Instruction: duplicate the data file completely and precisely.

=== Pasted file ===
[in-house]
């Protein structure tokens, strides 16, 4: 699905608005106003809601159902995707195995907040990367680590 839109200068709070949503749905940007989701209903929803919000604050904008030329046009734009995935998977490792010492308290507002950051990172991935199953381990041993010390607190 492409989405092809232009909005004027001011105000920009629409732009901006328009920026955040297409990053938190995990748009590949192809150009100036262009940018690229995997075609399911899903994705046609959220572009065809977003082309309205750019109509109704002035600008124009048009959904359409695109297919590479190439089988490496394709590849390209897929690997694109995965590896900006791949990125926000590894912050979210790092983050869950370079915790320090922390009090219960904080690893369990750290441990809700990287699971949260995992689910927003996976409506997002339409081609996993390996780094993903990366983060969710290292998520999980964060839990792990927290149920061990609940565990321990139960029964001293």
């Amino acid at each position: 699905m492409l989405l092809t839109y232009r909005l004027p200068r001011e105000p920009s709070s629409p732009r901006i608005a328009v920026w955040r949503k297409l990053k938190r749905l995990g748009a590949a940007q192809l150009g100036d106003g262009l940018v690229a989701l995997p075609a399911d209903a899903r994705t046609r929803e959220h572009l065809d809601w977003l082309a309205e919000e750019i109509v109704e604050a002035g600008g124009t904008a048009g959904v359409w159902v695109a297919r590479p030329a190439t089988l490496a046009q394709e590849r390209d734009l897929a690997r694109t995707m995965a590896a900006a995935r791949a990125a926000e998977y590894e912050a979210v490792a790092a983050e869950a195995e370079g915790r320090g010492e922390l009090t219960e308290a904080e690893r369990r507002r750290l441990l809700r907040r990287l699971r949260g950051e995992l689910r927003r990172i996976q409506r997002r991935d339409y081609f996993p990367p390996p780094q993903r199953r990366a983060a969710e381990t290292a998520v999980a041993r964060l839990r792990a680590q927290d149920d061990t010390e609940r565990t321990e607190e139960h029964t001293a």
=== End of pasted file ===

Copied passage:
[in-house]
């Protein structure tokens, strides 16, 4: 699905608005106003809601159902995707195995907040990367680590 839109200068709070949503749905940007989701209903929803919000604050904008030329046009734009995935998977490792010492308290507002950051990172991935199953381990041993010390607190 492409989405092809232009909005004027001011105000920009629409732009901006328009920026955040297409990053938190995990748009590949192809150009100036262009940018690229995997075609399911899903994705046609959220572009065809977003082309309205750019109509109704002035600008124009048009959904359409695109297919590479190439089988490496394709590849390209897929690997694109995965590896900006791949990125926000590894912050979210790092983050869950370079915790320090922390009090219960904080690893369990750290441990809700990287699971949260995992689910927003996976409506997002339409081609996993390996780094993903990366983060969710290292998520999980964060839990792990927290149920061990609940565990321990139960029964001293």
């Amino acid at each position: 699905m492409l989405l092809t839109y232009r909005l004027p200068r001011e105000p920009s709070s629409p732009r901006i608005a328009v920026w955040r949503k297409l990053k938190r749905l995990g748009a590949a940007q192809l150009g100036d106003g262009l940018v690229a989701l995997p075609a399911d209903a899903r994705t046609r929803e959220h572009l065809d809601w977003l082309a309205e919000e750019i109509v109704e604050a002035g600008g124009t904008a048009g959904v359409w159902v695109a297919r590479p030329a190439t089988l490496a046009q394709e590849r390209d734009l897929a690997r694109t995707m995965a590896a900006a995935r791949a990125a926000e998977y590894e912050a979210v490792a790092a983050e869950a195995e370079g915790r320090g010492e922390l009090t219960e308290a904080e690893r369990r507002r750290l441990l809700r907040r990287l699971r949260g950051e995992l689910r927003r990172i996976q409506r997002r991935d339409y081609f996993p990367p390996p780094q993903r199953r990366a983060a969710e381990t290292a998520v999980a041993r964060l839990r792990a680590q927290d149920d061990t010390e609940r565990t321990e607190e139960h029964t001293a």